Of course, my worst fear would prove to be true. “FOMO” (fear of missing out.) In retrospect, I do slightly regret having skipped over this section. In the end, my timeline to make it to Santiago slipped anyway, causing me to cancel what reservations I had booked and start over again. At one point, I even considered busing it back to Carrion de las Condes to walk the three the days I skipped. Okay, well maybe I wasn’t regretting it that much.

On my last night along the Meseta, I treated myself to a night in the beautiful Real Monasterio de San Zoilo, a restored monastery converted to a luxury hotel, complete with chanting monk music piped into the lobby. This was my “Self Portrait in Shame,” looking back at myself in the mirror, trying to convince myself I wouldn’t regret skipping ahead. I felt a bit like a failure as a “pilgrim” here, sleeping in luxury, and awaiting my air conditioned coach to carry me away the next day…

“Lead us not into temptation…”

Turns out there is a lot more to be said for this second “mind phase” of the Camino. My boredom would be short-lived once I stepped off the bus into Leon.  The second half of this phase would end up being my favorite section of the Camino! I was a bit overconfident to think I could distill this melee of emotions into one post. I need to split it into two parts. Please stand by for Part Two…

13 thoughts on “Camino de Santiago: Phase Two, The Mind

  1. As usual, breathtaking photography and entrancing narrative. I feel like I was there – even if only for a moment, and without the aching feet!

    Virtual hugs,


  2. The photography, as always, is just beautiful. I really like the photos of the road going on and on into the distance and sometime with “walkers” on their way. The thought of making that walk basically by yourself is daunting! I admire you taking on the Camino.

  3. As always, Suzanne, your writings and photographs emote poignant reminders that, whichever path we find ourselves on, we each must keep searching for truth.

    “How can you hide from what never goes away?” ~ Heraclitus

  4. I find the photos and the landscape lovely and to my eye forward moving lines compelling me to keep going, but once again, I am sitting in my chair with a cup of coffee, not putting one foot in front of the other! And, as always your adventures make me smile, chuckle (I would love to see the “spicier scenes” and wonder why humans became “more decent” although I have my suspicions) and certainly reflect. Looking forward to part 2 of part two!

  5. Lor-dee. I don’t think, even when I WAS a walker, that I would have lasted more then through part of Phase 1.
    I guess I’m at that point in my life where I don’t need to prove
    anything to myself or anyone else…….

    Your writing is so delightful and the photos are exquisite. I’m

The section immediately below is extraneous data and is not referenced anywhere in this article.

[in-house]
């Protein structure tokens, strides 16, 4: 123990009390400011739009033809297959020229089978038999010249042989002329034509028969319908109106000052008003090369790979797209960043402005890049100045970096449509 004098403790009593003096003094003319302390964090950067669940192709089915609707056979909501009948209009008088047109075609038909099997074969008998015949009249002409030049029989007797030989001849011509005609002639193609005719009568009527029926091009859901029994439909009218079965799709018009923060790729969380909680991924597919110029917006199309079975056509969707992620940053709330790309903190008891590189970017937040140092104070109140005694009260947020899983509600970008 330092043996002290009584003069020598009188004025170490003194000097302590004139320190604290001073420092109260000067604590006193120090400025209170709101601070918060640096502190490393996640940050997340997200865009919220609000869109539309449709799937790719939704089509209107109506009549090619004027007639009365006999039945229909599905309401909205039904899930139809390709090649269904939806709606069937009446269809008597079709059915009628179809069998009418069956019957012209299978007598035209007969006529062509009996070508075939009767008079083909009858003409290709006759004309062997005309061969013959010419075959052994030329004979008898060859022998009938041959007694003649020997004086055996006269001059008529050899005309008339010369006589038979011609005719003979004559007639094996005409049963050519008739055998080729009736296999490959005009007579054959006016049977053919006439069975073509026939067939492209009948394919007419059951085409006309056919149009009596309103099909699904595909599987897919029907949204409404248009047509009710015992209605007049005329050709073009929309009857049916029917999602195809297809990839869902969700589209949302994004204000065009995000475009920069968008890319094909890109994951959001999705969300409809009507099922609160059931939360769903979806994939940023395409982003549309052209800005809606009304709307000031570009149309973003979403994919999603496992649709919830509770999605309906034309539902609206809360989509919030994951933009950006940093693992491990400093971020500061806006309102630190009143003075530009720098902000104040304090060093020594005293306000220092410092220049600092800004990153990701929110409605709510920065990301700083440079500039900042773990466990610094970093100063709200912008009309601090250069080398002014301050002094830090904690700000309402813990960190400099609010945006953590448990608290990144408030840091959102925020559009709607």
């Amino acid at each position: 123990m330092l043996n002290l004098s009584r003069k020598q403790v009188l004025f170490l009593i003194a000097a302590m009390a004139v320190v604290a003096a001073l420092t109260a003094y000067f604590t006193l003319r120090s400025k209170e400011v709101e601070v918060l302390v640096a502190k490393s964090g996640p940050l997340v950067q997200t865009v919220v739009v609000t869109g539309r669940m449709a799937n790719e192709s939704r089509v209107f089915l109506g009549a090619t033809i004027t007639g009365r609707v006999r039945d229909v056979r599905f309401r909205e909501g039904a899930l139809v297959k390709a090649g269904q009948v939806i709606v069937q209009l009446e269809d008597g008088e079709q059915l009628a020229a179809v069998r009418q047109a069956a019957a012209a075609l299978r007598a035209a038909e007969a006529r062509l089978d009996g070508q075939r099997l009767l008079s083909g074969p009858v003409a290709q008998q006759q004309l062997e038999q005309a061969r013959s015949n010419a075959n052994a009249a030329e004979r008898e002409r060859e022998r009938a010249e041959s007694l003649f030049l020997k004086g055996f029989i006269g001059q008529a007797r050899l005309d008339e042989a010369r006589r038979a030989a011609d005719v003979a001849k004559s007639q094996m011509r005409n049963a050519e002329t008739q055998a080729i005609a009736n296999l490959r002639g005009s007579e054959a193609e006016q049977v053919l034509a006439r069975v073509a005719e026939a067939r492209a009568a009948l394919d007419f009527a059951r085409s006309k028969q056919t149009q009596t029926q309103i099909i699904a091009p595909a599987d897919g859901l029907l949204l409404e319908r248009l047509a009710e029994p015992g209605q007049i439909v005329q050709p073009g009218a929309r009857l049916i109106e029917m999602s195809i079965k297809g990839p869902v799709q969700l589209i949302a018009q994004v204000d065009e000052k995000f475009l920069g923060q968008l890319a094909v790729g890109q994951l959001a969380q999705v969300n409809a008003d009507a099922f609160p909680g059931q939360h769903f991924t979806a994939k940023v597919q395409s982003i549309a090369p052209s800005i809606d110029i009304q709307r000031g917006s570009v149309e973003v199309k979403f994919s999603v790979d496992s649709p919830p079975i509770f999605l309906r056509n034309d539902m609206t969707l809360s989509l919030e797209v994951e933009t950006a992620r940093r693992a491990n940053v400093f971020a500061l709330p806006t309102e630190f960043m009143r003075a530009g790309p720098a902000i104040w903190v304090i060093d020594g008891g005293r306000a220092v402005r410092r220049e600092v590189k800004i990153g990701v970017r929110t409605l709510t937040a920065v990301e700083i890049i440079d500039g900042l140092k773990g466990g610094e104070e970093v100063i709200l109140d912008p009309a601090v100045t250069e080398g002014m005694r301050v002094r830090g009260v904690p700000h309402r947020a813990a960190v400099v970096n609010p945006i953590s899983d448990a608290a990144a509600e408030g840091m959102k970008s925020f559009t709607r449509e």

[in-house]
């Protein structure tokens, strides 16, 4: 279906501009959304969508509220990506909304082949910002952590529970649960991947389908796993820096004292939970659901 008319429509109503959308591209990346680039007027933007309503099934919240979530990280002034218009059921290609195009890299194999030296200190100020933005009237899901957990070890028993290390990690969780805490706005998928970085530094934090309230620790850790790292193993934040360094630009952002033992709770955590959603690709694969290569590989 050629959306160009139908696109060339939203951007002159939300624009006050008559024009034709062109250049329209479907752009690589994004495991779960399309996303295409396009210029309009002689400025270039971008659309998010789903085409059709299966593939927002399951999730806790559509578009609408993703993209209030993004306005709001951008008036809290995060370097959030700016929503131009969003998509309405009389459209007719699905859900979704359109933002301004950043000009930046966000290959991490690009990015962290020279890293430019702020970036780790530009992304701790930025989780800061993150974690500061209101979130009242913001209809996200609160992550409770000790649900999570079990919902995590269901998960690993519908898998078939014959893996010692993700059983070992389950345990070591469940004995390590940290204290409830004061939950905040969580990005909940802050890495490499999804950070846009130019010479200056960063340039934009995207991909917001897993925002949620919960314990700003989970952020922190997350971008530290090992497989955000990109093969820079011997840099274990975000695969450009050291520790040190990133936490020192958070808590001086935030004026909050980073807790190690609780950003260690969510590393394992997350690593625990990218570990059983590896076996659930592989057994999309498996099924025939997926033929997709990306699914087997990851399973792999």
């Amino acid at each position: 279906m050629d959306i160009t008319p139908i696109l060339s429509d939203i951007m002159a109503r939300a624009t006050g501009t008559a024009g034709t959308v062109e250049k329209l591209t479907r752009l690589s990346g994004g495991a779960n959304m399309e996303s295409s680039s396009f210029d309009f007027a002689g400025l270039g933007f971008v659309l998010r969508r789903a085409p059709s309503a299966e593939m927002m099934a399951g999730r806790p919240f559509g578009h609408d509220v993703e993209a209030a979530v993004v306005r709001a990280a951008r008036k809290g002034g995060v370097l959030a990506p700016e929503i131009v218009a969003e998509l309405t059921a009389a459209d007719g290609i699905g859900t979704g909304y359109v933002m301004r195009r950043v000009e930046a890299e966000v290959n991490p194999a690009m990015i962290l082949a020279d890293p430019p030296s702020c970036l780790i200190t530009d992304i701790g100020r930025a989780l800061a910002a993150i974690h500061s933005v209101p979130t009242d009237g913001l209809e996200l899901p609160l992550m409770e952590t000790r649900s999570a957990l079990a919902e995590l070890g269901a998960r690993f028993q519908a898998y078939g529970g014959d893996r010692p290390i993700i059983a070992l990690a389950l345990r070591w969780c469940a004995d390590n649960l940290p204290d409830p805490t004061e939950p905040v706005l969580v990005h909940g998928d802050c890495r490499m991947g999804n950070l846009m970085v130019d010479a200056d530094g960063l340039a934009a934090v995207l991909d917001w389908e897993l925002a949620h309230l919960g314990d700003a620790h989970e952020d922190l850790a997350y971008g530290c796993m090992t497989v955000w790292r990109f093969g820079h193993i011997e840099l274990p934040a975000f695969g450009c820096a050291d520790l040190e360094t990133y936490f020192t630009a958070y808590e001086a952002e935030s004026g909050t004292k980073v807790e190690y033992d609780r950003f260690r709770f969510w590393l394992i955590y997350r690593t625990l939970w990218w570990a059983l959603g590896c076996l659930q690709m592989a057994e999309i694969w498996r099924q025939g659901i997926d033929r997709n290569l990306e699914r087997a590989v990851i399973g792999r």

glad YOU made the trip!

  6. The scenery was lovely, although I tend to agree with you-I probably would’ve gotten bored, especially walking next to the highway.
    Thanks for the storks’ nests shot! That was the height of breeding season over there, too.
    I love the “bartender’s” sexy lady tap handle! lol

  7. Glad you have you kept your mind set through the Meseta. That plateau is definitely is lacking in shade. But you certainly found some interesting little communities a a very nice hostel,
    Buen Camino !

  8. So, a few questions!!:) 🙂
    Could that juicer automatically add a shot of tequila?
    Did you skip past the poppies singing ” we’re off to see the wizard” ?
    Why do you suppose gargoyles often have their mouths open and tongues out?
    Great storytelling, great pictures!

  9. I can understand your boredom with so little to add to your stimulation. It is beautiful country and the sunrises are wonderful. Interesting little towns along the way. Thanks again for sharing your journey and thoughts with us:)

  10. Is in awe of your iPhone photography Suzanne. We are heading to Spain in a few weeks and I’m bringing nothing more than an iPhone. We will see how I do. I love my time alone to reflect but have to admit that I was feeling a bit lonely and sad (?) reading this post. Not sure how I would fare on the Meseta. Your writing brings out lots of emotions.

    • Thank you so much, LuAnn. I had some real challenges in getting the iphone photos downloaded to my PC, so I may be back on “Team Canon” next trip!

      How very exciting that you are going to Spain! I would love to hear more about this! I keep hoping to see a blog update one of these days.

      The loneliness I felt on the Meseta was simply due to the fact that I didn’t want to walk fast enough to keep up with others. The faster I walk, the less I see. But I have walked with you before, so I am confident you would have no problem going fast! 😉